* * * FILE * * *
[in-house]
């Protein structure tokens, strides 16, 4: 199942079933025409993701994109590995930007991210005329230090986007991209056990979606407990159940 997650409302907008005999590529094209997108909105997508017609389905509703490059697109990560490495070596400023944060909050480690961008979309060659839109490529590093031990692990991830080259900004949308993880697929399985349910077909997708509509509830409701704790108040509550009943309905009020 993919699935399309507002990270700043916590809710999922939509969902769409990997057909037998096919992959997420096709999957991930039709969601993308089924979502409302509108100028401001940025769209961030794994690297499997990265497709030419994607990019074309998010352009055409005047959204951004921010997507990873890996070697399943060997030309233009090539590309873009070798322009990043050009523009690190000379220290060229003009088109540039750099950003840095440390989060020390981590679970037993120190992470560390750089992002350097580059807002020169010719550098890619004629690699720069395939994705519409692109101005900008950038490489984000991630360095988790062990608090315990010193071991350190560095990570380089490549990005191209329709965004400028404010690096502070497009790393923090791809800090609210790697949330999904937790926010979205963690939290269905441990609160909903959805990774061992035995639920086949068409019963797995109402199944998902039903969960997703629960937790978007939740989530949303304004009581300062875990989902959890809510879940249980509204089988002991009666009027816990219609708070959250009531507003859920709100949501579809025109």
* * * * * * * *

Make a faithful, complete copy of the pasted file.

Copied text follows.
[in-house]
């Protein structure tokens, strides 16, 4: 199942079933025409993701994109590995930007991210005329230090986007991209056990979606407990159940 997650409302907008005999590529094209997108909105997508017609389905509703490059697109990560490495070596400023944060909050480690961008979309060659839109490529590093031990692990991830080259900004949308993880697929399985349910077909997708509509509830409701704790108040509550009943309905009020 993919699935399309507002990270700043916590809710999922939509969902769409990997057909037998096919992959997420096709999957991930039709969601993308089924979502409302509108100028401001940025769209961030794994690297499997990265497709030419994607990019074309998010352009055409005047959204951004921010997507990873890996070697399943060997030309233009090539590309873009070798322009990043050009523009690190000379220290060229003009088109540039750099950003840095440390989060020390981590679970037993120190992470560390750089992002350097580059807002020169010719550098890619004629690699720069395939994705519409692109101005900008950038490489984000991630360095988790062990608090315990010193071991350190560095990570380089490549990005191209329709965004400028404010690096502070497009790393923090791809800090609210790697949330999904937790926010979205963690939290269905441990609160909903959805990774061992035995639920086949068409019963797995109402199944998902039903969960997703629960937790978007939740989530949303304004009581300062875990989902959890809510879940249980509204089988002991009666009027816990219609708070959250009531507003859920709100949501579809025109």